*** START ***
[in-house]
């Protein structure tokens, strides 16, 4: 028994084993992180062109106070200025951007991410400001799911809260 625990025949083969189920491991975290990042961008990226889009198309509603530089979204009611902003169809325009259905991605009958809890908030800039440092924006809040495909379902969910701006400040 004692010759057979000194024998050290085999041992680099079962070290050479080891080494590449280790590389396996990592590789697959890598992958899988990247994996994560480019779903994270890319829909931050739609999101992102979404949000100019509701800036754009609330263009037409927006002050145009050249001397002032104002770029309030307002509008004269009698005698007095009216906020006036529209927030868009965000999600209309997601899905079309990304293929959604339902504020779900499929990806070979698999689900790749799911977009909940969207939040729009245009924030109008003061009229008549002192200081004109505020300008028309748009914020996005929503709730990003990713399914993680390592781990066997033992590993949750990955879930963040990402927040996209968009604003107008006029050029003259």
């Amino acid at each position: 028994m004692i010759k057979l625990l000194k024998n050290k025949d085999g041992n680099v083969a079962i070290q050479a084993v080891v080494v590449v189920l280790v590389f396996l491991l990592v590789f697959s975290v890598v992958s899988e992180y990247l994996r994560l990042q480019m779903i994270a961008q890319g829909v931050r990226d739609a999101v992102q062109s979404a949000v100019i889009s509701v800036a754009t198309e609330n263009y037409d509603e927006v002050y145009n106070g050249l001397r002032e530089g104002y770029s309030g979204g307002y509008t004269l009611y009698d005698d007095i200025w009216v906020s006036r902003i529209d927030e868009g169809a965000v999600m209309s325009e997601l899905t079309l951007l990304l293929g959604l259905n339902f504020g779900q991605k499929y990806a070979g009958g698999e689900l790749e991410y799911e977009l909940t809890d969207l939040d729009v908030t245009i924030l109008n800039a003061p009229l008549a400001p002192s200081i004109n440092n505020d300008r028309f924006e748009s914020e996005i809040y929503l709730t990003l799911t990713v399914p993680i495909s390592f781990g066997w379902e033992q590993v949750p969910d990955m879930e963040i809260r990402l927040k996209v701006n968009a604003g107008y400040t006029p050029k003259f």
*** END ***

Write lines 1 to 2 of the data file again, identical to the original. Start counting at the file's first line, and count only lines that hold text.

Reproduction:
[in-house]
């Protein structure tokens, strides 16, 4: 028994084993992180062109106070200025951007991410400001799911809260 625990025949083969189920491991975290990042961008990226889009198309509603530089979204009611902003169809325009259905991605009958809890908030800039440092924006809040495909379902969910701006400040 004692010759057979000194024998050290085999041992680099079962070290050479080891080494590449280790590389396996990592590789697959890598992958899988990247994996994560480019779903994270890319829909931050739609999101992102979404949000100019509701800036754009609330263009037409927006002050145009050249001397002032104002770029309030307002509008004269009698005698007095009216906020006036529209927030868009965000999600209309997601899905079309990304293929959604339902504020779900499929990806070979698999689900790749799911977009909940969207939040729009245009924030109008003061009229008549002192200081004109505020300008028309748009914020996005929503709730990003990713399914993680390592781990066997033992590993949750990955879930963040990402927040996209968009604003107008006029050029003259």